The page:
Wednesday, December 16, 2009


Rain Man is a 1988 comedy-drama film written by Barry Morrow and Ronald Bass and directed by Barry Levinson. The film stars Tom Cruise as Charlie Babbitt, Dustin Hoffman as Raymond Babbitt, and Valeria Golino as Charlie's girlfriend, Susanna. The film won four Oscars at the 61st Academy Awards (March 1989), including Best Picture, Best Original Screenplay, Best Director, and Best Actor in a leading role for Hoffman. Its crew received an additional four nominations.

It tells the story of an abrasive yuppie, Charlie Babbitt, who discovers that his estranged father has died and bequeathed all of his multimillion-dollar estate to his other son, Raymond, a savant, of whose existence Charlie was unaware. After autistic savant Raymond (Dustin Hoffman) inherits three million dollars from his deceased father, his younger brother Charlie (Tom Cruise), in an attempt to trick him out of the money, learns some valuable life lessons.

This is 1949 Buick Roadster from the Rain Man movie. Features:• Depicts Actual Movie Scene• Precision Die-Cast Replica Vehicle• Protective Clear Plastic Cover Included• Measures 10" L x 4.5" H x 4" W• Crafted to 1:43 Scale Buy it now

Thursday, December 10, 2009


Corgi re-released it's four 1979 Muppet figures in vehicles in 2002. These were a lot more mass produced so you're a lot more likely to find one in good condition and also still in it's original packaging than the 1979 versions.

Of the four Muppet vehicles, Animal is the vehicle/figure that looks the most similar to the 1979 original. The vehicle displays well on the orange base as it also does in the original box with a nice big plastic observation window. It is secured to the orange cardboard by metal twist ties which can easily be loosened so you can slip each wheel out without cutting them. Wheels all move, in fact the vehicle rolls very smoothly, you'd think with the wheels not being completely circular that the vehicles wouldn't move well but nothing could be further from the truth, in fact if there's a slight angle on the surface you are displaying it, Animal will roll away.

The other three vehicles in the Muppet 25 years release incidentally are Fozzie in a blue old fashioned ute (it was red in the 1979 original release), Miss Piggy in a pink car and Kermit in a yellow car.

Animal himself is pretty well detailed holding his drum sticks ready to bash on the large drums which make up the back wheels or the cymbal or smaller in front of the cockpit thing. Animal's signature is on the undercarriage as well as the two front wheels and top drum. The two rear wheels have the Muppet show logo on them with Kermit coming out of the letter O. It's a good car which you should be able to get boxed in new condition for just a couple of pounds (British sites are where it's the most common being Corgi and all).--James N Simpson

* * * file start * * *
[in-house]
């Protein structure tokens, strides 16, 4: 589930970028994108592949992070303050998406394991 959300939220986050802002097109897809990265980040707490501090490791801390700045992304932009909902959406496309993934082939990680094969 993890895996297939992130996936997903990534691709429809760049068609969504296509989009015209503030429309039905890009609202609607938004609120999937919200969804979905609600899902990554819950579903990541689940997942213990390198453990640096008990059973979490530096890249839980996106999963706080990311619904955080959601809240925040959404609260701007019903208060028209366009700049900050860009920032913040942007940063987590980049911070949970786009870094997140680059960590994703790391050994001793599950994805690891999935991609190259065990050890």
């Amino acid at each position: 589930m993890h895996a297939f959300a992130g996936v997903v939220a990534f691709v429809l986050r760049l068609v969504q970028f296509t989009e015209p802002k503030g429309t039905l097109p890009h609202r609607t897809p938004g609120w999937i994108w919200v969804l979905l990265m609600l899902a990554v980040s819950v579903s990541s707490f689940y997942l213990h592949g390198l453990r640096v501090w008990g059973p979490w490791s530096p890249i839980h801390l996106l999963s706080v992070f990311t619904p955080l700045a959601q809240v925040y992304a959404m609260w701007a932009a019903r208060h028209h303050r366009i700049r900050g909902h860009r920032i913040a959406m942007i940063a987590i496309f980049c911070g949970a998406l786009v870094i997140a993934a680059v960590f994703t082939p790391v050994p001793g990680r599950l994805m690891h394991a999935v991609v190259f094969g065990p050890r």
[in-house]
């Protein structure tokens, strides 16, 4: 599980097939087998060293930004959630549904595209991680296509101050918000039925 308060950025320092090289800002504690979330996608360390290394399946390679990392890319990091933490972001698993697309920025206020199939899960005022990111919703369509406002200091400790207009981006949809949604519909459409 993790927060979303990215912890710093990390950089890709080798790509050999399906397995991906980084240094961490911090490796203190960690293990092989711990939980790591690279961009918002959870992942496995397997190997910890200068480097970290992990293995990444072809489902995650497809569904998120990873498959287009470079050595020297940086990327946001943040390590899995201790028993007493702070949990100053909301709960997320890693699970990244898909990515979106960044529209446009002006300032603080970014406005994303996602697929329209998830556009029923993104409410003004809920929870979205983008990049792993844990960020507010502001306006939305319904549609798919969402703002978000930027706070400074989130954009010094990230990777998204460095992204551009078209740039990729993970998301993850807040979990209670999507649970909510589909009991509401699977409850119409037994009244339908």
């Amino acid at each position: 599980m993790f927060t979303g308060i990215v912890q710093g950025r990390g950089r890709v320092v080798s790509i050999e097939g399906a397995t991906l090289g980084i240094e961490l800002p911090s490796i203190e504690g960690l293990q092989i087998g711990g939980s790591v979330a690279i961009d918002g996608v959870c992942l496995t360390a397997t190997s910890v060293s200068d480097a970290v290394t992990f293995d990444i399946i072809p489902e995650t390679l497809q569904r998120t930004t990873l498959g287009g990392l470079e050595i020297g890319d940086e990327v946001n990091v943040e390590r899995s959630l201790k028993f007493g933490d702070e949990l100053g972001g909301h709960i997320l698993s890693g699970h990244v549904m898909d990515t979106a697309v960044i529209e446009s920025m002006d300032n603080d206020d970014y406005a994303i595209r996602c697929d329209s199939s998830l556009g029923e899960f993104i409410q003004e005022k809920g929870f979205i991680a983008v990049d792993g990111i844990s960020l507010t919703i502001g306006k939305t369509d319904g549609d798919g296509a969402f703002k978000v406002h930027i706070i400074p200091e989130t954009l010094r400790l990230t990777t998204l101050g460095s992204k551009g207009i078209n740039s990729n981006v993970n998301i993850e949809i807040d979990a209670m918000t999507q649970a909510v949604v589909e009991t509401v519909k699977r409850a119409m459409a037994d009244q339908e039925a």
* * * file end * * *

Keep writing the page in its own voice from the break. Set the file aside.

Wednesday, December 2, 2009


What happens when reality TV meets one of Germany’s biggest car junk yards? Die Ludolfs, a funny look at a not-so-typical family business. With over four million spare parts-and no computers-chaos is the name of the game. Add the dynamics of a multi-generation family business and you’ve got one of the biggest hits on German television. Naturally a business like this acquires a variety of interesting vehicles. But die Ludolfs add their own distinctive touches, applying distinctive paint and decorations to every one. Schuco is a legendary German toy manufacturer, founded in 1912. The company achieved worldwide fame with its toy cars manufactured in the '30s, '40s and '50s, many of which were patented. While Schuco continues to issue a limited number of metal retro-toys for collectors, today the company is better known for its amazing diecast vehicle replicas. Working directly with manufacturers and car collectors, Schuco painstakingly re-creates each vehicle in miniature, often incorporating tiny details only visible with a magnifying glass. Most Schuco models are issued in specified limited quantities, and once gone, will not be made again. That’s why wise collectors know that a Schuco model isn’t just a purchase: It’s an investment with a lifetime return of enjoyment. Buy it now

Sunday, November 22, 2009


It’s television folklore captured by Corgi. Who hasn’t seen the sketch of Basil Fawlty (John Cleese) giving his Austin 1300 Traveller ‘a damn good thrashing’ with the branch of a tree after it refused to start. And who hasn’t felt like doing the same at some point? This model captures that moment, in the episode ‘Gourmet Night’, well, helped by the backdrop included in the pack. For those whose memory needs a jog the even is detailed on the model’s box: With a drunken chef and a missing lobster, there is no choice but to drive to a local restaurant to collect an available duck. It’s then that the car breaks down.